Smiling business partners taking notes in a meeting in the office The workers’ comp industry has an exciting future — as long as it can attract good talent. (Photo: Fotolia)

The workplace is clearly evolving. In fact, many people have no actual “place” from which to work. Some do their jobs remotely, while others work from locations such as their cars if they are part of the gig economy.

Although we often think about technology and automation as driving influences for the future of work, people are also a critical part of the equation. The workers’ compensation industry will be an exciting place to be going forward, as long as we can meet the challenges of attracting and retaining top talent and responding to evolving work cultures.

An esteemed panel of workers’ compensation thought leaders were on hand to help us address these issues during our most recent Out Front Ideas with Kimberly and Mark webinar:

  • Lisa Corless, president and CEO of Accident Fund Group
  • Artemis Emslie, founder, AGM Holdings Inc., former CEO, myMtrixx
  • Faith Mason, corporate manager, workers’ compensation at Comcast NBC Universal
  • Marijo Storment, CEO of Paradigm Complex Care Solutions

Related: How the gig economy can shore up the insurance talent crisis

Talent attraction and retention

It is no secret that the workers’ compensation industry is facing high turnover as aging baby boomers set their sights on retirement. Finding people to replace them can be a significant challenge, especially in our industry, which younger people may view as being behind the times.

Savvier companies are overcoming this by focusing on technology — not to replace people, but to attract those who have spent their lives using it. The “human touch” will always be needed in workers’ compensation to meet the needs of customers, especially cognitive skills. But many repetitive tasks can now be performed through automation, artificial intelligence (AI) and robotics. Successful integration of these newer technologies into our workflows is dependent on a strong human partnership.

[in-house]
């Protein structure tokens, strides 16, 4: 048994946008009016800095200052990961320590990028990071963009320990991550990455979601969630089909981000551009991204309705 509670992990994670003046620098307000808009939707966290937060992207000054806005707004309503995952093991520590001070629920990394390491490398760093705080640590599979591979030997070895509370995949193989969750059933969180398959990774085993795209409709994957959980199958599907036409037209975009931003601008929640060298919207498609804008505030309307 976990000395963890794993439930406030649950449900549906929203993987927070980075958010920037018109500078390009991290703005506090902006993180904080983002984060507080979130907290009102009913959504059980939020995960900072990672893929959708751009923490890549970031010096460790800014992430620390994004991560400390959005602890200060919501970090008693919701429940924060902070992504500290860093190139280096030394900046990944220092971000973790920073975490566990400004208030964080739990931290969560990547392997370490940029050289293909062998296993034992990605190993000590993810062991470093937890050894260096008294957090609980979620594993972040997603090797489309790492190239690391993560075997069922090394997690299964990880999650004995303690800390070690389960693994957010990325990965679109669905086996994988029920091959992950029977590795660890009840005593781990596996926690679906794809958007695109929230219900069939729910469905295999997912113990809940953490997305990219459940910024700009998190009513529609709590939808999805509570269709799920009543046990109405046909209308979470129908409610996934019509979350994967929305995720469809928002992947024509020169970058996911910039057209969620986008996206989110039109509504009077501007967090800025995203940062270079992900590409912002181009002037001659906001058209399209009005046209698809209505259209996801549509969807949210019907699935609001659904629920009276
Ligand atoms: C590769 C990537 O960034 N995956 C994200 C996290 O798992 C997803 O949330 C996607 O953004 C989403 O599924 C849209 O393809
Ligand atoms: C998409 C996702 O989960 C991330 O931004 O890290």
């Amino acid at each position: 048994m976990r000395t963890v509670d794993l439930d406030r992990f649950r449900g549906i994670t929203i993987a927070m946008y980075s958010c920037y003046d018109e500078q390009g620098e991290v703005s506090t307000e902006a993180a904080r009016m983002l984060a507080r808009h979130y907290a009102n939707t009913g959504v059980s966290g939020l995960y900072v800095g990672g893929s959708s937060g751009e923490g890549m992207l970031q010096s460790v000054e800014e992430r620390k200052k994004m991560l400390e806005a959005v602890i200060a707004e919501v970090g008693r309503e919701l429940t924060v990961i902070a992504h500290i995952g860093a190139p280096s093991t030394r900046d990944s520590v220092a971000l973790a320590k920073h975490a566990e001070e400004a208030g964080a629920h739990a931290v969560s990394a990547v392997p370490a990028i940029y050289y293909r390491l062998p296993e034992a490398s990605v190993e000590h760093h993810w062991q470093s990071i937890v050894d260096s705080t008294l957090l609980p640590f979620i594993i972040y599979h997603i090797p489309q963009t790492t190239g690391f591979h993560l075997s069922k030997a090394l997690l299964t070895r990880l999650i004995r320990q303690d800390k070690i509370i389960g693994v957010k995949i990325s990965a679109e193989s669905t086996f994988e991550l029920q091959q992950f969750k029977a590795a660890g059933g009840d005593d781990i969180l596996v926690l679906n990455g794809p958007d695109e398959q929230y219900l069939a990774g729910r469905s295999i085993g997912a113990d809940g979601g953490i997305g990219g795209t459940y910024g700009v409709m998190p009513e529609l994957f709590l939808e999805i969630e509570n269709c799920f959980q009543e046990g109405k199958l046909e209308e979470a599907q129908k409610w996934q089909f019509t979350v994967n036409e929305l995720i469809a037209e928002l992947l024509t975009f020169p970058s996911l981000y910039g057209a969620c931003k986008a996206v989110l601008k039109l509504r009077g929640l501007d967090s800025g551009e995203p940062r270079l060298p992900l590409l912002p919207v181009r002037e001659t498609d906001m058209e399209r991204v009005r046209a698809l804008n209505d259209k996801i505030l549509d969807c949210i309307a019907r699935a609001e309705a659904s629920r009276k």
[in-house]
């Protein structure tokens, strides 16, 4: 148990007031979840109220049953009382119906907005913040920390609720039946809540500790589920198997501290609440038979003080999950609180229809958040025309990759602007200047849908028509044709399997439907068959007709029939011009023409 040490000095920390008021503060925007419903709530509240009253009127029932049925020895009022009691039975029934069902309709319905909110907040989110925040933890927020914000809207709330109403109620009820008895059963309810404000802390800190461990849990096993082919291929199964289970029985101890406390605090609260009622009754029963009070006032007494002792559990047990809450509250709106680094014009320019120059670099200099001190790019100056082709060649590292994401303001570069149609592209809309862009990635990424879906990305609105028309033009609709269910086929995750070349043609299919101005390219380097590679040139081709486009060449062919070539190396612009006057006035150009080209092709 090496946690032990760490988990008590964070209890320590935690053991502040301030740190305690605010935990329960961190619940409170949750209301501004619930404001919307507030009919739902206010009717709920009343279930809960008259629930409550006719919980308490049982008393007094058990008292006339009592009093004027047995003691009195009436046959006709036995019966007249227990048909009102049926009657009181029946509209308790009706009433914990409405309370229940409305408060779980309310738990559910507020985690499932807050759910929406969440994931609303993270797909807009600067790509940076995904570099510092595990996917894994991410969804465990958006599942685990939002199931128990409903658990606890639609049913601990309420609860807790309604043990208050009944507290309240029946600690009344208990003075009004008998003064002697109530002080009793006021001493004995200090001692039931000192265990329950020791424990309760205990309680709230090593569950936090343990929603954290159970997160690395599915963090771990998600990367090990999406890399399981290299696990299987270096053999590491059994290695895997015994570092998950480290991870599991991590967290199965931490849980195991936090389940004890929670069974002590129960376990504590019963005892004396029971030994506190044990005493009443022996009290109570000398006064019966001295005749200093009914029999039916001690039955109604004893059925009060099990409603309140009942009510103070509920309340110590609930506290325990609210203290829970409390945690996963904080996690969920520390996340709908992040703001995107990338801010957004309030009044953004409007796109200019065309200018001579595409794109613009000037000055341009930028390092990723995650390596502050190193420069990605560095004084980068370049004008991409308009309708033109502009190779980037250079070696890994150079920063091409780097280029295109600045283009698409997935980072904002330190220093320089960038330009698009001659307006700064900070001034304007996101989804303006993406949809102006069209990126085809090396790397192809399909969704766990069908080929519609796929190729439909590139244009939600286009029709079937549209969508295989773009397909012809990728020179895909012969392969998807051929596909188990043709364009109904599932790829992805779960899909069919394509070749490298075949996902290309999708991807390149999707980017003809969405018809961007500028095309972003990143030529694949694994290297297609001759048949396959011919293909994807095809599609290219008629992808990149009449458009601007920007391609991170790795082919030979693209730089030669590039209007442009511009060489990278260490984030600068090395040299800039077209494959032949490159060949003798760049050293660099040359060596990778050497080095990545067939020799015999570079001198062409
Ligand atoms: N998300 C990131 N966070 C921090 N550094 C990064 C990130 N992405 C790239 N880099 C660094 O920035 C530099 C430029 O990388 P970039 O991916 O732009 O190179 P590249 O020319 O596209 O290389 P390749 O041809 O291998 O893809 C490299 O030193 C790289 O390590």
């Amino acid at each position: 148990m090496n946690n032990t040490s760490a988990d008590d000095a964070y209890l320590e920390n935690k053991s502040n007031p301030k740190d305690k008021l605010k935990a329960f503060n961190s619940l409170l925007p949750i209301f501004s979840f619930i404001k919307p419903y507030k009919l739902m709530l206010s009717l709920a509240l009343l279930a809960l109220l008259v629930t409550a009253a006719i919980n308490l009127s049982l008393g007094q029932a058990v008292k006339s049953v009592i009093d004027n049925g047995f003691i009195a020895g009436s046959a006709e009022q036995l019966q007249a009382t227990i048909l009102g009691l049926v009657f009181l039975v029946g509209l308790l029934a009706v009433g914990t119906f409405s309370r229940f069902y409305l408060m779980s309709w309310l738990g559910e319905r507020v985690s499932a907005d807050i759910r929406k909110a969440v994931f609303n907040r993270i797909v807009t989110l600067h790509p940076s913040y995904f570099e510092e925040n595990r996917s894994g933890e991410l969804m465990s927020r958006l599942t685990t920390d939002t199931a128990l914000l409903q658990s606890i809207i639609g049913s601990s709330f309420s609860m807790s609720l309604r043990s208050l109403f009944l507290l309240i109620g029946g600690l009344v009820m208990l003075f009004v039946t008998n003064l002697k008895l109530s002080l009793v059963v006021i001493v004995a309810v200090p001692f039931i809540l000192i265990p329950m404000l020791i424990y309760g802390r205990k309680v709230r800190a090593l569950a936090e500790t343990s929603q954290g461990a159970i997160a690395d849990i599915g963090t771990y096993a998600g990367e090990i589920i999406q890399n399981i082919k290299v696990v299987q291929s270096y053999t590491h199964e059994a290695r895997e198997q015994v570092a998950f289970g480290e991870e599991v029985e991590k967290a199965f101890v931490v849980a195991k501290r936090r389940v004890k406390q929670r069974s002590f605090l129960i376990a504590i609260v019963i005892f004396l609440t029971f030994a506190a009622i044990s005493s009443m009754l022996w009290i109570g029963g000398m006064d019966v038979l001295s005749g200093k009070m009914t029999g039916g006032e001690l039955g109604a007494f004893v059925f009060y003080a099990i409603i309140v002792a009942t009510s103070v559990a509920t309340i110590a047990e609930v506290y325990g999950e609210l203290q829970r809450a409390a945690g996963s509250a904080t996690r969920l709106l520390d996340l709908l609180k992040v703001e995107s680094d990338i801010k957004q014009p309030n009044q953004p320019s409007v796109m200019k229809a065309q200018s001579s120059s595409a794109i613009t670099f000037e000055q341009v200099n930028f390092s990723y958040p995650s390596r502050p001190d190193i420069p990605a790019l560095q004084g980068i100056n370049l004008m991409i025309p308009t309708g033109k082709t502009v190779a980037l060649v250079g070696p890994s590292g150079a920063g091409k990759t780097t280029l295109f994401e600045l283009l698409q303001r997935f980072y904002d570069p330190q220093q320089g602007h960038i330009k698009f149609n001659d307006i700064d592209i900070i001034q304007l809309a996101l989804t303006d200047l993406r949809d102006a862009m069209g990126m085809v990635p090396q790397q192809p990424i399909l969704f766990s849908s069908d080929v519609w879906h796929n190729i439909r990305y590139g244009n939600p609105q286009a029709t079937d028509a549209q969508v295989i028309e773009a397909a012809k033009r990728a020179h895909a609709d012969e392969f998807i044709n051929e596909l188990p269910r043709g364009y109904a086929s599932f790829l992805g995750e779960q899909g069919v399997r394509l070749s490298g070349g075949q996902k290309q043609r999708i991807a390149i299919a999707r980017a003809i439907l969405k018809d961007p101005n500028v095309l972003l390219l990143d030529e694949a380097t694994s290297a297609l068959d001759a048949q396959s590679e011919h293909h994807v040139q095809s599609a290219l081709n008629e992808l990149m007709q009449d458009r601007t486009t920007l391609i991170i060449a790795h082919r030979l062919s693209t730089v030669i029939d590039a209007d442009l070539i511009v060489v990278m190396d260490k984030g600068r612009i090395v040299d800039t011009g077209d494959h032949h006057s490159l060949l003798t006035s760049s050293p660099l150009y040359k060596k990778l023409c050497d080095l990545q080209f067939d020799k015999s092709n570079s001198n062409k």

Accident Fund Group has addressed the issue by making “People First” one of its core strategic pillars. The company strongly promotes work/life balance and uses this to reach out to younger talent.

The company is working with colleges and high schools in communities throughout the country to let these students know about the many opportunities available to them. For example, they share the ways they use robots and AI. They have also conducted hackathons around Alexa and other digital assistants. These innovations attract these younger people to our industry, where they later learn of the many areas in which they can work.

Related: Gen Z: the myths and realities

Reaching out to students is also a good way to attract more nurses to the industry, which has become quite challenging for a couple of reasons. First is the increasing importance that nurse case managers play in managing workers’ compensation claims. Second is the fact that nurses are in high demand throughout the economy. We heard one speaker share that there will be more jobs for registered nurses as of 2022 than any other profession in the United States.

Many nursing school graduates are not even aware of the opportunities for them in workers’ compensation. Companies are working with colleges to add courses on case management to the curriculums.

In addition to attracting nurses to our industry, retaining them is also vital. The job of a case manager has become more difficult over the years due to the increased severity of claims, privacy and security measures, and the wide variety of service-level agreements.